One of the key components of mindful eating is chewing your food with awareness. This may seem like a simple concept, but when is the last time you were truly conscious of chewing? Give it a try. The next time you take a bite, pay attention to the number of times you chew and your natural reflex to swallow. It may startle you as many people, consider their fast-paced lives, chew each bite a mere two or three times. The simple act of consciously and purposefully chewing your food can have a significant impact on your health, weight and even your overall enjoyment of a meal, yet most people mindlessly scarf down meals every day.

You probably do not think much about chewing while eating your food. Chewing is indeed important for your health. chewing your food properly helps in proper digestion, absorption of essential nutrients and keeps several diseases at bay.

When you chew your food properly, your body gives out digestive enzymes which help to break down the large particles into smaller ones. Smaller particles are easy for you to digest.

If your food is not properly digested you can suffer from many digestive issues like bloating, stomach pain, indigestion, headache, constipation and also exhaustion.

The number of times you are actually supposed to chew your food depends on the type of food you are eating. Softer food items break down easily and are also easy to digest.

The benefits of chewing your food properly

Easy digestion and exposure to saliva

Chewing your food for a longer time helps your food to come into direct contact with your saliva. The saliva helps to lubricate your food making it easier to pass down through the esophagus. Digestive enzymes present in your saliva also start the process of digestion.

Chewing is good for your teeth

Chewing can be a good workout for your gums and jaw. It keeps your teeth bones stronger. The saliva released clears any food particles stuck in your mouth, there is less plaque build-up and it also prevents tooth decay.

Chewing helps to keep weight under check

To chew food properly you must eat consciously and when you slow down, you are instantly eating less. When you slow down how quickly you're eating, you allow yourself the chance to be aware of your natural hunger and satiety cues, which can decrease your risk of overeating. Try chewing each bite anywhere from 15 to 30 times depending on the food. Notice how it changes the pace of your meal. This simple process prevents you from overeating and helps you to avoid any excess weight gain.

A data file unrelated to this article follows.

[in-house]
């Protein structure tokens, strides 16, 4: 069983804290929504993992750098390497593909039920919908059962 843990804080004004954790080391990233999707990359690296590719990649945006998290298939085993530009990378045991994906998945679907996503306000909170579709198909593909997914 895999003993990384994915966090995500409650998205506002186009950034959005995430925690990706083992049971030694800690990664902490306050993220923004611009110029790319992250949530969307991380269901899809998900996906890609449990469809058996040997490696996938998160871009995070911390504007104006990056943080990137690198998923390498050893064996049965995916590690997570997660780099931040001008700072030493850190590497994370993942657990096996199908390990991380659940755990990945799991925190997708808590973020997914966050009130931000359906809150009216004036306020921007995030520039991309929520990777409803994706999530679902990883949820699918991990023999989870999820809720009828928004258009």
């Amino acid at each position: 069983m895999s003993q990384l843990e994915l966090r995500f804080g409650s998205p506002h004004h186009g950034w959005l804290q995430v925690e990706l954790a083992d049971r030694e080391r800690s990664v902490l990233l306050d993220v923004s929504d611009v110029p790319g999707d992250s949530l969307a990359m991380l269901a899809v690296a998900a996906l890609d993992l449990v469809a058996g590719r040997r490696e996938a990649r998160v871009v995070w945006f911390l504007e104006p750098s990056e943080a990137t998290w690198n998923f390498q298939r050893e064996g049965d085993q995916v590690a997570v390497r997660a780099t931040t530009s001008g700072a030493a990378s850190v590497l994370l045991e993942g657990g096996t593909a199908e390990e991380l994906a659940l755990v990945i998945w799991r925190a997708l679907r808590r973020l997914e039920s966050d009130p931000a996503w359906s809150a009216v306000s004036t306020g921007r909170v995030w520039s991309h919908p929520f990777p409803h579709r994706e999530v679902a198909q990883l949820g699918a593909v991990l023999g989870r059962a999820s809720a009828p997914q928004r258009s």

Chewing helps to prevent any kind of bacterial growth

Your food most of the time contains bacteria and saliva helps in killing some of them because it has antimicrobial agents such as secretory IgA and lysozyme. So if you are eating longer and slower, it gets time to kill the bacteria which might affect your digestive process.

Chewing gives you time to taste and enjoy your food

Properly chewing every morsel of your food lets you taste and enjoy the food you are eating which helps you in staying fit and healthy.

How to Chew Your Food Properly

The way you chew is unique to you and is probably deeply ingrained by this point in your life. In other words, you’ll likely need to make a conscious effort to change the way you chew, but the good news is you can start with your next meal. There are many theories about how many times you should, ideally, chew each piece of food. The Times of India recently highlighted Horace Fletcher, a late-1800s health-food guru (also known as “The Great Masticator”) who was famous for chewing each bite 100 times before swallowing (and to this, he attributed his good health, strength, and endurance).

You needn’t be this strict, however, as the amount of chewing a food requires will obviously vary depending on its type and texture. Here’s a guide to ensure that you’re chewing in a way that will support your health. Generally speaking, you’ll want to eat in a relaxed, non-distracted environment; eating on the run or while you’re working or watching TV is not conducive to proper chewing.

  • Take smaller bites of food, to begin with (it’s easier to chew smaller morsels)

  • Chew slowly and steadily

  • Chew until your mouthful of food is liquefied or lost all of its texture

  • Finish chewing and swallowing completely before taking another bite of food

  • Wait to drink fluids until you’ve swallowed

The Dangers of Chewing for No Reason…

While chewing is essential when you eat, chewing without eating food can be counterproductive. When you chew gum, for instance, you send your body physical signals that food is about to enter your body. The enzymes and acids that are activated when you chew gum are therefore released, but without the food, they’re intended to digest.

This can cause bloating, an overproduction of stomach acid, and can compromise your ability to produce sufficient digestive secretions when you actually do eat food.

Besides this, chewing gum can cause jaw muscle imbalances (if you chew on one side more than the other) and even TMJ or temporomandibular joint disorder in your jaw, which can be a painful chronic condition. I generally recommend avoiding gum chewing, but if you do chew gum, do so only occasionally or right before a meal when the acid and enzyme stimulation may actually be beneficial.

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